A surprise hippo pregnancy? Hippopotamus at the Cincinnati Zoo welcomes baby, despite being on birth control

·3 min read
Bibi, a hippopotamus at the Cincinnati Zoo and Botanical Garden, gave birth on August 3. (Photo: Cincinnati Zoo and Botanical Garden)
Bibi, a hippopotamus at the Cincinnati Zoo and Botanical Garden, gave birth on August 3. (Photo: Cincinnati Zoo and Botanical Garden)

Collective "awwws" can be heard around the world as the most famous family of hippos welcomed a baby calf at the Cincinnati Zoo and Botanical Garden. Until the 60-pound bundle of joy arrived, the zoo's famed bloat — a term for a group of hippos, inspired by their bloated bellies — consisted of mother, 23-year-old Bibi, daughter, 5-year-old Fiona, and 19-year-old Tucker, who joined the group in 2021. Mother and new baby are healthy and well, the zoo shares.

The adorable family was first catapulted onto the global arena — and won over the hearts of many — when Fiona was born prematurely. Luckily, she survived, thanks to the intervention of human caregivers, and is now enjoying a healthy adolescence. The family's newest bundle of joy, yet to be named, arrived weighing at least 60 pounds and is already walking.

The zoo has yet to release the name of the newborn hippopotamus. (Photo: Cincinnati Zoo and Botanical Garden)
The zoo has yet to release the name of the newborn hippopotamus. (Photo: Cincinnati Zoo and Botanical Garden)

The zoo first learned of the pregnancy around April Fool's Day and initially thought it was a timely joke since mom Bibi was on birth control — but Mother Nature had other plans. A healthy, full-term baby hippo arrived in the late evening of Aug. 3, further solidifying that it was indeed not a joke.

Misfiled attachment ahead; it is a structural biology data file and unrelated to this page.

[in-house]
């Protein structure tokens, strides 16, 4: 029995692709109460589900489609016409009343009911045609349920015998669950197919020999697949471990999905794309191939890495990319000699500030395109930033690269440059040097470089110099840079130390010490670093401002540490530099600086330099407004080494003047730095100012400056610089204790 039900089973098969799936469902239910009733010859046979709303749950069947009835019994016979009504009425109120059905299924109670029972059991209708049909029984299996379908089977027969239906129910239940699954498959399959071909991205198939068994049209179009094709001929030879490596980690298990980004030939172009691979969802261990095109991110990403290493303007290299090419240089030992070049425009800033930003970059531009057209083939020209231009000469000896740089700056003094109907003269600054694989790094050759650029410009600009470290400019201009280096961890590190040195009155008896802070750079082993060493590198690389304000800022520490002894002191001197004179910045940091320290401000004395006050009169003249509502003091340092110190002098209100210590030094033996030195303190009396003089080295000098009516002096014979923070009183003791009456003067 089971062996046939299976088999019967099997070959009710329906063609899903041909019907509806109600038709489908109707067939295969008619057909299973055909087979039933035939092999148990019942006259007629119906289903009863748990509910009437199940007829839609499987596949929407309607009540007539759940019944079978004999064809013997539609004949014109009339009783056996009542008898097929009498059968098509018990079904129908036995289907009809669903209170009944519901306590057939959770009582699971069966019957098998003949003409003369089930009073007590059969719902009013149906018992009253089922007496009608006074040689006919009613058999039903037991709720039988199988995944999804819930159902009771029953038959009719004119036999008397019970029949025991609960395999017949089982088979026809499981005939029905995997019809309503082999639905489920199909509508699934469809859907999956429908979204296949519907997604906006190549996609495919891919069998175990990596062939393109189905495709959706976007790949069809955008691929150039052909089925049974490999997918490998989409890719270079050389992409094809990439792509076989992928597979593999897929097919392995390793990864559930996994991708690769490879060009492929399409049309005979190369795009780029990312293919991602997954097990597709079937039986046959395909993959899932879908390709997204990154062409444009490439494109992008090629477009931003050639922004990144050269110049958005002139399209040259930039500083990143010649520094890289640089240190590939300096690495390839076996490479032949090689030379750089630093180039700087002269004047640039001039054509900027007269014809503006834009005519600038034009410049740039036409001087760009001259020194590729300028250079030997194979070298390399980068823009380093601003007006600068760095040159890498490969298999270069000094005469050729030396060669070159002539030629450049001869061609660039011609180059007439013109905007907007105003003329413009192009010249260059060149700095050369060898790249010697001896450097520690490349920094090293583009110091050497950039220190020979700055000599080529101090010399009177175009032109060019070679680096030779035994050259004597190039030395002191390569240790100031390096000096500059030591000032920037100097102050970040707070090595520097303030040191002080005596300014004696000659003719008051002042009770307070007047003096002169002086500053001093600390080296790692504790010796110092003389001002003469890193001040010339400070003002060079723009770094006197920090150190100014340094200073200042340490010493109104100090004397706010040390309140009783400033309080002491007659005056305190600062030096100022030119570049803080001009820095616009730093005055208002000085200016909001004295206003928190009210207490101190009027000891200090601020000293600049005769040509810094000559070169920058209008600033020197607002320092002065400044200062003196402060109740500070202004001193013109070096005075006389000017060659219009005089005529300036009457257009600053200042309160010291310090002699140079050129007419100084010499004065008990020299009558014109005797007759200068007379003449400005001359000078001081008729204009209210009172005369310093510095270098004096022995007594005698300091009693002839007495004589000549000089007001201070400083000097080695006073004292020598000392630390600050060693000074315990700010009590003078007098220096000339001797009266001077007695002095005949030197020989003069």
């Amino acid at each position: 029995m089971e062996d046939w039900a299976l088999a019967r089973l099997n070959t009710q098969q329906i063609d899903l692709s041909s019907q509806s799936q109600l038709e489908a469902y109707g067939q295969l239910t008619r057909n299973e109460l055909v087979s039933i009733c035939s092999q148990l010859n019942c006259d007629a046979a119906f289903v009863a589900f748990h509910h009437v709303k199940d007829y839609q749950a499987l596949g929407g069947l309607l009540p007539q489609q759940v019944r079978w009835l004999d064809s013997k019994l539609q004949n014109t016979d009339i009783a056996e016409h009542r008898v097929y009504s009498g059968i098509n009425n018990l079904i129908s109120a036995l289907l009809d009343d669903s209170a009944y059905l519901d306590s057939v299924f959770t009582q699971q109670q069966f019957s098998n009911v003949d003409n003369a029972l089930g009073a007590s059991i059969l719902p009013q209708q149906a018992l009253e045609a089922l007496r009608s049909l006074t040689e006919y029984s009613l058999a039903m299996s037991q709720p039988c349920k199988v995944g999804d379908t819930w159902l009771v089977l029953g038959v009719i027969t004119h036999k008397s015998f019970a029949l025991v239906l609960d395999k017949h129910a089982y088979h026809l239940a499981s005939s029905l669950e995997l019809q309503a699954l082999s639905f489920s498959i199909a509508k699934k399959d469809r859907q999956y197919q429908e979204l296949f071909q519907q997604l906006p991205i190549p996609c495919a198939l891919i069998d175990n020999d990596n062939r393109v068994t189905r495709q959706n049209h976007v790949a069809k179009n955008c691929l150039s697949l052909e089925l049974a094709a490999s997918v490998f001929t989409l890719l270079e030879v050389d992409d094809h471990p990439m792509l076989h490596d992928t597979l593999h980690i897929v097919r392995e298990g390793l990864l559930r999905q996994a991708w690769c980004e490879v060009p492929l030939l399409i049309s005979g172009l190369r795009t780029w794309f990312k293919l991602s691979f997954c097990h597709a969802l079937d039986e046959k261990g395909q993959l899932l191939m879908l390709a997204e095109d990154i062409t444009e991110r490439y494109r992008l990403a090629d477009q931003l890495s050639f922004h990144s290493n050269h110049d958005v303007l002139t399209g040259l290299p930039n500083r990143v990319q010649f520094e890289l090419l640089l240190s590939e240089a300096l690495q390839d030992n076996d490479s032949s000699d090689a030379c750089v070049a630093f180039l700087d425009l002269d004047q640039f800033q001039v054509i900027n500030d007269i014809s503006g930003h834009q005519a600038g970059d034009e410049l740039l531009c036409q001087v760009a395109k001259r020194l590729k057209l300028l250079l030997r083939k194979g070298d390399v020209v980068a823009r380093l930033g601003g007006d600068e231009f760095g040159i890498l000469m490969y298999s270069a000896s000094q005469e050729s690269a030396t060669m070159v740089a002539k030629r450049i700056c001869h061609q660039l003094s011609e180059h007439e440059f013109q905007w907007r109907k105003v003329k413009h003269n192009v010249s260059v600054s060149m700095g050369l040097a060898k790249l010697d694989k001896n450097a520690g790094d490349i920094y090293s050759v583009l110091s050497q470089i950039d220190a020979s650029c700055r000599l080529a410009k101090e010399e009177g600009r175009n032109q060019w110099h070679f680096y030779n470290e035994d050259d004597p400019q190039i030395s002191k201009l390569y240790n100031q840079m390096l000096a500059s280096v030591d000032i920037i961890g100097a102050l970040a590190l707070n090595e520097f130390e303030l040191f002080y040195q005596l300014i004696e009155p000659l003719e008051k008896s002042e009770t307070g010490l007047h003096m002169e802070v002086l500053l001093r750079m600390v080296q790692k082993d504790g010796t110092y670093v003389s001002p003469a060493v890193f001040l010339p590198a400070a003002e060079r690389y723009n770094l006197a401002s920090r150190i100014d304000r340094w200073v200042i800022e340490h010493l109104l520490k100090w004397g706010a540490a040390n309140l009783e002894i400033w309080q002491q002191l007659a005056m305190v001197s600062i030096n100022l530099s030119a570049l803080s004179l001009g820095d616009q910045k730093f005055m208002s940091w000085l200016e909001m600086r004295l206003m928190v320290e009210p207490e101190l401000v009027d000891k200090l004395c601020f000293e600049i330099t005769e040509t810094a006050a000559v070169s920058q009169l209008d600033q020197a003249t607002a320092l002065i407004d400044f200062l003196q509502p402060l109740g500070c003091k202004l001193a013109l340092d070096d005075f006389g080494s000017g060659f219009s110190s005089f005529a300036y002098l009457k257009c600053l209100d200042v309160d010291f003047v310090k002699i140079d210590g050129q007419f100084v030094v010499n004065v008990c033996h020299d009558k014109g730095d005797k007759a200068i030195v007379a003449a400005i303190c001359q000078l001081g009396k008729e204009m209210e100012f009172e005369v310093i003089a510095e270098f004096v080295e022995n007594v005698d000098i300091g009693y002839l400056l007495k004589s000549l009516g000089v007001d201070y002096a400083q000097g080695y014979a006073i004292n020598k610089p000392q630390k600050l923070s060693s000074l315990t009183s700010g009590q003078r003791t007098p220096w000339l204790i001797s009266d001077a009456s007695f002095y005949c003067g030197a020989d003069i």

​"This calf looks huge to us because Fiona, Bibi's first baby, only weighed 29 pounds when she was born six weeks premature and wasn't able to stand on her own," said Christina Gorsuch, the Cincinnati Zoo's director of animal care, in a press release. "This new calf weighs at least twice as much as Fiona did and is already walking."

At the time of the press release, Gorsuch shared they were unsure whether or not Bibi was nursing due to the murkiness of the water in the hippopotamus' habitat. "It's Bibi's first time nursing, since Fiona had to be cared for by staff, so we're keeping a close eye on them to make sure we don't need to step in," she explained.

In a later post to the zoo's Instagram account, it was reported that nursing is going well. "The newborn hippo has spent most of the day in the indoor pools with Bibi, exploring, resting and nursing, which is exactly what the hippo care team was hoping for," the post states. "Hippos spend most of their lives in water and hippo calves even nurse underwater."

The healthy pregnancy was a sigh of relief for zoo staff as Fiona was born six weeks premature and too weak to reach Bibi for nursing. For this pregnancy, Bibi received ongoing hormone supplements and regular ultrasounds to monitor the calf's growth and health.

Bibi and her baby will spend the next few weeks behind the scenes nursing as 19-year-old brother, Tucker, and 5-year-old sister, Fiona, await the meeting of their new sibling. The zoo shared that the brother-sister duo are so comfortable with each other that 2000 pound Fiona is often spotted napping on 4500 pound Tucker.

For now, mom and baby will be hidden from the public, but Tucker and Fiona will remain visible in their usual outdoor habitat.

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